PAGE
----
A publication of the Archaeological Institute of America
Animal Offerings of the Aztecs
Archaeologists investigating the Aztec capital of Tenochtitlán in Mexico have discovered that more than 400 animal species were systematically deposited there as offerings to the gods. According to Mexico’s National Institute of Anthropology and History, the animals were found in 60 ritual burials, dating from 1440 to 1520, located within the Sacred Precinct, outside the Templo Mayor. The assortment of species—ranging from big cats and eagles to crocodiles and shellfish—were dedicated to the Aztec gods Tlaloc and Huitzilopochtli, whose twin shrines stood atop the temple. While mollusks and fish comprise the majority of the specimens, the collection is highlighted by 13 pumas, two jaguars, and six wolves. There is evidence the Aztecs practiced a form of taxidermy to ensure the more important animal offerings maintained their shape and beauty. The finds demonstrate that the Aztecs of Tenochtitlán participated in broad exchange systems, as many of the specimens were not local, but were acquired through trade or tribute. These included fauna from tropical rain forests, including jaguars, quetzals, crocodiles, and snakes, and many species of fish and mollusks imported from reefs in the Atlantic Ocean, more than 100 miles away.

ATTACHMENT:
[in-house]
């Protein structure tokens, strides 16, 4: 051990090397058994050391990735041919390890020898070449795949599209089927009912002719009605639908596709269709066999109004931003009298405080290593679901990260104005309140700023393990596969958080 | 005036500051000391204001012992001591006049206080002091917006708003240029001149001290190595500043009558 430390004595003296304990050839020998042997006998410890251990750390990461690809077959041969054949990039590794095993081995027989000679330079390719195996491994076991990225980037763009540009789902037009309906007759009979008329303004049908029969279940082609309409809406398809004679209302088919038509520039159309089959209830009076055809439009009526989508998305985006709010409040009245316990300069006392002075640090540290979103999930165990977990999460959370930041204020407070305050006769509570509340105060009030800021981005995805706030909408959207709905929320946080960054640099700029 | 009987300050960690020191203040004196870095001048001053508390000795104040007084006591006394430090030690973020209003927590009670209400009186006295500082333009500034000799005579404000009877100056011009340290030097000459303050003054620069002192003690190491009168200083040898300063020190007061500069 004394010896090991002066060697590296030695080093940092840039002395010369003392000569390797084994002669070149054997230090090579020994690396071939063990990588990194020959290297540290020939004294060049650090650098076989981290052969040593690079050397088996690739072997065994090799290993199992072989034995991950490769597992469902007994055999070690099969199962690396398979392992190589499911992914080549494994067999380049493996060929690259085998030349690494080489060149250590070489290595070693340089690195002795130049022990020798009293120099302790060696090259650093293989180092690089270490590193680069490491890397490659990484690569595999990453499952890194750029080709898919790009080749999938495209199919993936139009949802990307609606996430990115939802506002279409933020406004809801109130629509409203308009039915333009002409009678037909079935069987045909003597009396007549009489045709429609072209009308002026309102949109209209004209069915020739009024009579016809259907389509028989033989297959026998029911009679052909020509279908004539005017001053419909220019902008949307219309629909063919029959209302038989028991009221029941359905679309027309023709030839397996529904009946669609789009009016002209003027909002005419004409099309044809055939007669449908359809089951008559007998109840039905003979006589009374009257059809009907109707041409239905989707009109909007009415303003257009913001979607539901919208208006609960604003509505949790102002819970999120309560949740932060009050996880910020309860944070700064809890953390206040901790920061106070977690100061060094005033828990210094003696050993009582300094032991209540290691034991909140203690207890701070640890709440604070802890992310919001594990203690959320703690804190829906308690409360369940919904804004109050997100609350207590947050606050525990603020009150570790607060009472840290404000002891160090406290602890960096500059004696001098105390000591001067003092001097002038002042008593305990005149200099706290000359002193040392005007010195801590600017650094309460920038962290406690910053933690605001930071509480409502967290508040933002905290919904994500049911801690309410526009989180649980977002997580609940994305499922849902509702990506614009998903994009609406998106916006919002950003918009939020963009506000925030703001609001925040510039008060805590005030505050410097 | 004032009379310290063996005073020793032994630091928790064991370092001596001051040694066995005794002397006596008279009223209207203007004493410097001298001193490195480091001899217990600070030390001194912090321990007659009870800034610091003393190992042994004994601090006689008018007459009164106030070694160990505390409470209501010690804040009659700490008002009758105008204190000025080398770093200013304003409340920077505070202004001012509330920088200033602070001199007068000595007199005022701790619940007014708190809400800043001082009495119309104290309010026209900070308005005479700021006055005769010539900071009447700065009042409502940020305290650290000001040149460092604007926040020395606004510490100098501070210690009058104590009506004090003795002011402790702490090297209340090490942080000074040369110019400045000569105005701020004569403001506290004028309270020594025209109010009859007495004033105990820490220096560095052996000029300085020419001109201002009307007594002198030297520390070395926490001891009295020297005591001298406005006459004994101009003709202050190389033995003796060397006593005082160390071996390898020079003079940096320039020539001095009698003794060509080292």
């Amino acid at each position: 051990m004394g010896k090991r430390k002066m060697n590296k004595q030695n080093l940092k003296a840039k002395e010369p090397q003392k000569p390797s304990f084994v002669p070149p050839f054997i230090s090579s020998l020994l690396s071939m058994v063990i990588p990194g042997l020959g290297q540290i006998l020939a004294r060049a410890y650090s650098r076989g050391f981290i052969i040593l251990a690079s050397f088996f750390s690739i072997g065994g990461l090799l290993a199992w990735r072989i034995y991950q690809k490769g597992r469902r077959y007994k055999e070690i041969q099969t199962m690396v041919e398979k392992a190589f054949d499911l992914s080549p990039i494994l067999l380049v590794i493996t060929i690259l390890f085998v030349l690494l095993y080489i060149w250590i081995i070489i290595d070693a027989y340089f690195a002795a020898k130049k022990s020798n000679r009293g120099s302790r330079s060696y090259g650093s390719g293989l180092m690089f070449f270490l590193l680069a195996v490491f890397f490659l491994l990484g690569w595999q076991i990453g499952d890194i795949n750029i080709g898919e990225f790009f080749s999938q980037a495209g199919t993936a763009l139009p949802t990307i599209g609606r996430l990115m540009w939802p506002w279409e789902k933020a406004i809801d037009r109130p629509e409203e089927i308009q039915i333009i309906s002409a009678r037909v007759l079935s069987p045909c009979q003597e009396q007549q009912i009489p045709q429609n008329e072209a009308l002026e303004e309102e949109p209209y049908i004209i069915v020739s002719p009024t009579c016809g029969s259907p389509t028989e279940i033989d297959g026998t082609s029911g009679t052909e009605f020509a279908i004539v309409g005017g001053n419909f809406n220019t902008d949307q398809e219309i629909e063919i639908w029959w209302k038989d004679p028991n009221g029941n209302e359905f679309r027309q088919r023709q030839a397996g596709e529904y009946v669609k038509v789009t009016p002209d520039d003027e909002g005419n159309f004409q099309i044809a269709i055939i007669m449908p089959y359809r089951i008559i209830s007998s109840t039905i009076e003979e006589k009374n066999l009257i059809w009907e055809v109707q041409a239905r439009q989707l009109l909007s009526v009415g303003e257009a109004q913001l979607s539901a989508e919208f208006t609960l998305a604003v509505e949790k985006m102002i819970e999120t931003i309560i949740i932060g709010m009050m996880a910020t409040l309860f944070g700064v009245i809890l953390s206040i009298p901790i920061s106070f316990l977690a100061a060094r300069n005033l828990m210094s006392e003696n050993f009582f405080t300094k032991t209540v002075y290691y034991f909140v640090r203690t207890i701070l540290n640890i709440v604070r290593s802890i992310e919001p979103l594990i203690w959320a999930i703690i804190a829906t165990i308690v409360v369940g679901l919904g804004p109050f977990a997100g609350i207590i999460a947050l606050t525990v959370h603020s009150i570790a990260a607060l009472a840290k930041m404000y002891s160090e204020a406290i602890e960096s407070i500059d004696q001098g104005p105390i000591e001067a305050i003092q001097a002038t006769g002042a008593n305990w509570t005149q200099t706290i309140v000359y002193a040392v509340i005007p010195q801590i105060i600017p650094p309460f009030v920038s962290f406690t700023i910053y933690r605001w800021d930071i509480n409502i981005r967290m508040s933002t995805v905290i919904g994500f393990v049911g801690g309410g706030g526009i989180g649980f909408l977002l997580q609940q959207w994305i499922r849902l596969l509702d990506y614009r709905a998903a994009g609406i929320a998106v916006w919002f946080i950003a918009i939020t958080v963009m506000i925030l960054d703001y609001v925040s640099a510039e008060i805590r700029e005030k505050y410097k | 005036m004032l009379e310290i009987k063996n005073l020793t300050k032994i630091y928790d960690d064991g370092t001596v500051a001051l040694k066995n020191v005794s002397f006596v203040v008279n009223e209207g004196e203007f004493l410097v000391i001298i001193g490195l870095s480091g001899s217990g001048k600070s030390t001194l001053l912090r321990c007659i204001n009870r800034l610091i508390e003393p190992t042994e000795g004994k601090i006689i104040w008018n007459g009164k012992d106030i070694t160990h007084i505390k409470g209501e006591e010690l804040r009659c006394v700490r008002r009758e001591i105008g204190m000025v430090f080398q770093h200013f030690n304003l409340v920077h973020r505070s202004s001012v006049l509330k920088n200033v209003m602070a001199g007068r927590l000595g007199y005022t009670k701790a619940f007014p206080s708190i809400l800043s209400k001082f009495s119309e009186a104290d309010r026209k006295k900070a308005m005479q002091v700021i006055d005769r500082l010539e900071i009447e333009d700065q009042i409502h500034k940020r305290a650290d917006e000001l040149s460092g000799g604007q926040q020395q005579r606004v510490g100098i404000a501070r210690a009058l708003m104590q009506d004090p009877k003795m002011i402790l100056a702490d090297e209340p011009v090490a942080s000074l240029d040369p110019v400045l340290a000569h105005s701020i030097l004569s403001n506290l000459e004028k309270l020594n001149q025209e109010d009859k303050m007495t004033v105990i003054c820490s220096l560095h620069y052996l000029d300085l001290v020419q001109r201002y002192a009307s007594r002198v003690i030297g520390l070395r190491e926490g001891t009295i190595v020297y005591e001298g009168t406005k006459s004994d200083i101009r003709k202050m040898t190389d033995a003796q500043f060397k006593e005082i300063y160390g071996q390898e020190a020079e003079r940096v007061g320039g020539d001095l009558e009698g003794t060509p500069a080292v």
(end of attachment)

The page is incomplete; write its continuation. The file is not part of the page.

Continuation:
An Ohio brewery tries its hand at Sumerian beer, English archaeologists expose one of the world's oldest railway tunnels, sediments from Lake Malawi contradict a past "volcanic winter," and the oldest evidence of humans consistently eating meat